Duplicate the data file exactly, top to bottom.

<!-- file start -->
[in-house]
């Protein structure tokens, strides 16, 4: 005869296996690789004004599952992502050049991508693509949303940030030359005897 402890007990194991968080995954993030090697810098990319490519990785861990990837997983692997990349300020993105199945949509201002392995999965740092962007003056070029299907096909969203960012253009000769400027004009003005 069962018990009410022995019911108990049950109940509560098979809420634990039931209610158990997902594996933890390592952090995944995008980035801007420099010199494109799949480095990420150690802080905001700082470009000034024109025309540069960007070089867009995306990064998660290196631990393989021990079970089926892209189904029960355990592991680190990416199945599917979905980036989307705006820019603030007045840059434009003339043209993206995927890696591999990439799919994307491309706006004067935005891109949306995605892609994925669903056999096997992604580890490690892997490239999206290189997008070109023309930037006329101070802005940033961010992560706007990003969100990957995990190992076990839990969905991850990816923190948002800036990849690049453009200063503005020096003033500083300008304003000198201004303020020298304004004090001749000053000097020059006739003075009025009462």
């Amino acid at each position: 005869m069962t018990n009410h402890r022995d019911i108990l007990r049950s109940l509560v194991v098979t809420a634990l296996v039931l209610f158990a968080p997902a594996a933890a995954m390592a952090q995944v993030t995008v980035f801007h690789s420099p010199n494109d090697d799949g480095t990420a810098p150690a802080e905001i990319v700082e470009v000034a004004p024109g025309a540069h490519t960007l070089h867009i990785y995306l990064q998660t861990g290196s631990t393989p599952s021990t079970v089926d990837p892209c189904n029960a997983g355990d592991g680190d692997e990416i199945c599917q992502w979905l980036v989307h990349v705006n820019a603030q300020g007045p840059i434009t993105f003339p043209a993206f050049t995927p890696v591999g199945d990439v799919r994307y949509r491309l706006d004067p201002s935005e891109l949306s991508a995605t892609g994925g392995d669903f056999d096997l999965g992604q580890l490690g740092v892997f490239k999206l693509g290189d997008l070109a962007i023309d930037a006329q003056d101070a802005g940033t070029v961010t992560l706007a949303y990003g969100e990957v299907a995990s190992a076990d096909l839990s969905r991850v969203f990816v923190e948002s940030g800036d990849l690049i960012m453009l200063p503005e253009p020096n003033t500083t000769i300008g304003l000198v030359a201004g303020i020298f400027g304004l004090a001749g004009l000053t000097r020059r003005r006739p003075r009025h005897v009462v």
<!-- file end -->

[in-house]
């Protein structure tokens, strides 16, 4: 005869296996690789004004599952992502050049991508693509949303940030030359005897 402890007990194991968080995954993030090697810098990319490519990785861990990837997983692997990349300020993105199945949509201002392995999965740092962007003056070029299907096909969203960012253009000769400027004009003005 069962018990009410022995019911108990049950109940509560098979809420634990039931209610158990997902594996933890390592952090995944995008980035801007420099010199494109799949480095990420150690802080905001700082470009000034024109025309540069960007070089867009995306990064998660290196631990393989021990079970089926892209189904029960355990592991680190990416199945599917979905980036989307705006820019603030007045840059434009003339043209993206995927890696591999990439799919994307491309706006004067935005891109949306995605892609994925669903056999096997992604580890490690892997490239999206290189997008070109023309930037006329101070802005940033961010992560706007990003969100990957995990190992076990839990969905991850990816923190948002800036990849690049453009200063503005020096003033500083300008304003000198201004303020020298304004004090001749000053000097020059006739003075009025009462």
């Amino acid at each position: 005869m069962t018990n009410h402890r022995d019911i108990l007990r049950s109940l509560v194991v098979t809420a634990l296996v039931l209610f158990a968080p997902a594996a933890a995954m390592a952090q995944v993030t995008v980035f801007h690789s420099p010199n494109d090697d799949g480095t990420a810098p150690a802080e905001i990319v700082e470009v000034a004004p024109g025309a540069h490519t960007l070089h867009i990785y995306l990064q998660t861990g290196s631990t393989p599952s021990t079970v089926d990837p892209c189904n029960a997983g355990d592991g680190d692997e990416i199945c599917q992502w979905l980036v989307h990349v705006n820019a603030q300020g007045p840059i434009t993105f003339p043209a993206f050049t995927p890696v591999g199945d990439v799919r994307y949509r491309l706006d004067p201002s935005e891109l949306s991508a995605t892609g994925g392995d669903f056999d096997l999965g992604q580890l490690g740092v892997f490239k999206l693509g290189d997008l070109a962007i023309d930037a006329q003056d101070a802005g940033t070029v961010t992560l706007a949303y990003g969100e990957v299907a995990s190992a076990d096909l839990s969905r991850v969203f990816v923190e948002s940030g800036d990849l690049i960012m453009l200063p503005e253009p020096n003033t500083t000769i300008g304003l000198v030359a201004g303020i020298f400027g304004l004090a001749g004009l000053t000097r020059r003005r006739p003075r009025h005897v009462v």